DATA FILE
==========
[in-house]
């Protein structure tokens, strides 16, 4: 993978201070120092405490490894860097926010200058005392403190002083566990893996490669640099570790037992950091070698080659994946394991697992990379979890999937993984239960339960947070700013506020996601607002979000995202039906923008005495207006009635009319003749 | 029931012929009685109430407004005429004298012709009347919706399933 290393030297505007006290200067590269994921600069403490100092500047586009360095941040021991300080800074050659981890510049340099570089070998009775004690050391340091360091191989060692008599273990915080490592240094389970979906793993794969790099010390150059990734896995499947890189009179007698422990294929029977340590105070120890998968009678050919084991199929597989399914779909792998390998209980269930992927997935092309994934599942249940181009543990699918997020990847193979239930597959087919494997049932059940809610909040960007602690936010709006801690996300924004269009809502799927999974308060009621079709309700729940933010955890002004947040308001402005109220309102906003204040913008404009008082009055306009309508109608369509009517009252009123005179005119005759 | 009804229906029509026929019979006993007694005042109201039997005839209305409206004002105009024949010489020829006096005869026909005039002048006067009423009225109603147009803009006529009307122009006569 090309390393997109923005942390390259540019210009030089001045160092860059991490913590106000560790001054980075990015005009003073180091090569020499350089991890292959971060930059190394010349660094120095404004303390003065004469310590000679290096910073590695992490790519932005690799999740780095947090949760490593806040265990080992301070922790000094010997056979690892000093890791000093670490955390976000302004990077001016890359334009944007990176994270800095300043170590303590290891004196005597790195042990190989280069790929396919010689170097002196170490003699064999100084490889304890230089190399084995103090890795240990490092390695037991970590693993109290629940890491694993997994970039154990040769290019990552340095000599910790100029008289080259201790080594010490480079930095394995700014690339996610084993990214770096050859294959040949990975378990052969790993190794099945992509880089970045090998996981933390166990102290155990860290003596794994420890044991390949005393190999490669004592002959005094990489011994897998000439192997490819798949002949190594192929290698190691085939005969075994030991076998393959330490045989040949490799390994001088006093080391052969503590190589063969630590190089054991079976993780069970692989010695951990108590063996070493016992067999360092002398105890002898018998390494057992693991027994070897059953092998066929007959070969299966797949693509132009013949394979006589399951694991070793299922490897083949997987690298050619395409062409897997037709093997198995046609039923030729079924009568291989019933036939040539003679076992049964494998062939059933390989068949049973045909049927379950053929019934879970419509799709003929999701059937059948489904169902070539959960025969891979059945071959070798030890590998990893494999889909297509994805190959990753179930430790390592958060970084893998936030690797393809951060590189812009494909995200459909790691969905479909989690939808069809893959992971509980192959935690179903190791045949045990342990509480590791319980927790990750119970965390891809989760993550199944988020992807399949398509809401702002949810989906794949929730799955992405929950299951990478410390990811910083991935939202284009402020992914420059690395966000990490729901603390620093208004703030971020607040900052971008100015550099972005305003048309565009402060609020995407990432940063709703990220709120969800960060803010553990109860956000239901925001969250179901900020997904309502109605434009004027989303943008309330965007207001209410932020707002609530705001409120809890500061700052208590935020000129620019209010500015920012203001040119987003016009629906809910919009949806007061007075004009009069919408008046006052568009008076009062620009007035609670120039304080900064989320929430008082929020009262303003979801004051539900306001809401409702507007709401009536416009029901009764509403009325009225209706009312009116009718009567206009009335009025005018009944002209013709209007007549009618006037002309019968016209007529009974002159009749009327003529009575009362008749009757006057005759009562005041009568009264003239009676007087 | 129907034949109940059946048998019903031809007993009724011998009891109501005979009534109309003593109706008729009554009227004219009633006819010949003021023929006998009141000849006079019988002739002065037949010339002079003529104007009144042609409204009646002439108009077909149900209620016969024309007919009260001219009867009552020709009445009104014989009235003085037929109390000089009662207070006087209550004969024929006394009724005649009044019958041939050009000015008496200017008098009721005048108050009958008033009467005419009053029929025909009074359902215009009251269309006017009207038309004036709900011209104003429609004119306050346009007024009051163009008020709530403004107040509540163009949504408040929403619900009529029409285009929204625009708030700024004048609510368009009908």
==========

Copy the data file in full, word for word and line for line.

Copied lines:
[in-house]
């Protein structure tokens, strides 16, 4: 993978201070120092405490490894860097926010200058005392403190002083566990893996490669640099570790037992950091070698080659994946394991697992990379979890999937993984239960339960947070700013506020996601607002979000995202039906923008005495207006009635009319003749 | 029931012929009685109430407004005429004298012709009347919706399933 290393030297505007006290200067590269994921600069403490100092500047586009360095941040021991300080800074050659981890510049340099570089070998009775004690050391340091360091191989060692008599273990915080490592240094389970979906793993794969790099010390150059990734896995499947890189009179007698422990294929029977340590105070120890998968009678050919084991199929597989399914779909792998390998209980269930992927997935092309994934599942249940181009543990699918997020990847193979239930597959087919494997049932059940809610909040960007602690936010709006801690996300924004269009809502799927999974308060009621079709309700729940933010955890002004947040308001402005109220309102906003204040913008404009008082009055306009309508109608369509009517009252009123005179005119005759 | 009804229906029509026929019979006993007694005042109201039997005839209305409206004002105009024949010489020829006096005869026909005039002048006067009423009225109603147009803009006529009307122009006569 090309390393997109923005942390390259540019210009030089001045160092860059991490913590106000560790001054980075990015005009003073180091090569020499350089991890292959971060930059190394010349660094120095404004303390003065004469310590000679290096910073590695992490790519932005690799999740780095947090949760490593806040265990080992301070922790000094010997056979690892000093890791000093670490955390976000302004990077001016890359334009944007990176994270800095300043170590303590290891004196005597790195042990190989280069790929396919010689170097002196170490003699064999100084490889304890230089190399084995103090890795240990490092390695037991970590693993109290629940890491694993997994970039154990040769290019990552340095000599910790100029008289080259201790080594010490480079930095394995700014690339996610084993990214770096050859294959040949990975378990052969790993190794099945992509880089970045090998996981933390166990102290155990860290003596794994420890044991390949005393190999490669004592002959005094990489011994897998000439192997490819798949002949190594192929290698190691085939005969075994030991076998393959330490045989040949490799390994001088006093080391052969503590190589063969630590190089054991079976993780069970692989010695951990108590063996070493016992067999360092002398105890002898018998390494057992693991027994070897059953092998066929007959070969299966797949693509132009013949394979006589399951694991070793299922490897083949997987690298050619395409062409897997037709093997198995046609039923030729079924009568291989019933036939040539003679076992049964494998062939059933390989068949049973045909049927379950053929019934879970419509799709003929999701059937059948489904169902070539959960025969891979059945071959070798030890590998990893494999889909297509994805190959990753179930430790390592958060970084893998936030690797393809951060590189812009494909995200459909790691969905479909989690939808069809893959992971509980192959935690179903190791045949045990342990509480590791319980927790990750119970965390891809989760993550199944988020992807399949398509809401702002949810989906794949929730799955992405929950299951990478410390990811910083991935939202284009402020992914420059690395966000990490729901603390620093208004703030971020607040900052971008100015550099972005305003048309565009402060609020995407990432940063709703990220709120969800960060803010553990109860956000239901925001969250179901900020997904309502109605434009004027989303943008309330965007207001209410932020707002609530705001409120809890500061700052208590935020000129620019209010500015920012203001040119987003016009629906809910919009949806007061007075004009009069919408008046006052568009008076009062620009007035609670120039304080900064989320929430008082929020009262303003979801004051539900306001809401409702507007709401009536416009029901009764509403009325009225209706009312009116009718009567206009009335009025005018009944002209013709209007007549009618006037002309019968016209007529009974002159009749009327003529009575009362008749009757006057005759009562005041009568009264003239009676007087 | 129907034949109940059946048998019903031809007993009724011998009891109501005979009534109309003593109706008729009554009227004219009633006819010949003021023929006998009141000849006079019988002739002065037949010339002079003529104007009144042609409204009646002439108009077909149900209620016969024309007919009260001219009867009552020709009445009104014989009235003085037929109390000089009662207070006087209550004969024929006394009724005649009044019958041939050009000015008496200017008098009721005048108050009958008033009467005419009053029929025909009074359902215009009251269309006017009207038309004036709900011209104003429609004119306050346009007024009051163009008020709530403004107040509540163009949504408040929403619900009529029409285009929204625009708030700024004048609510368009009908």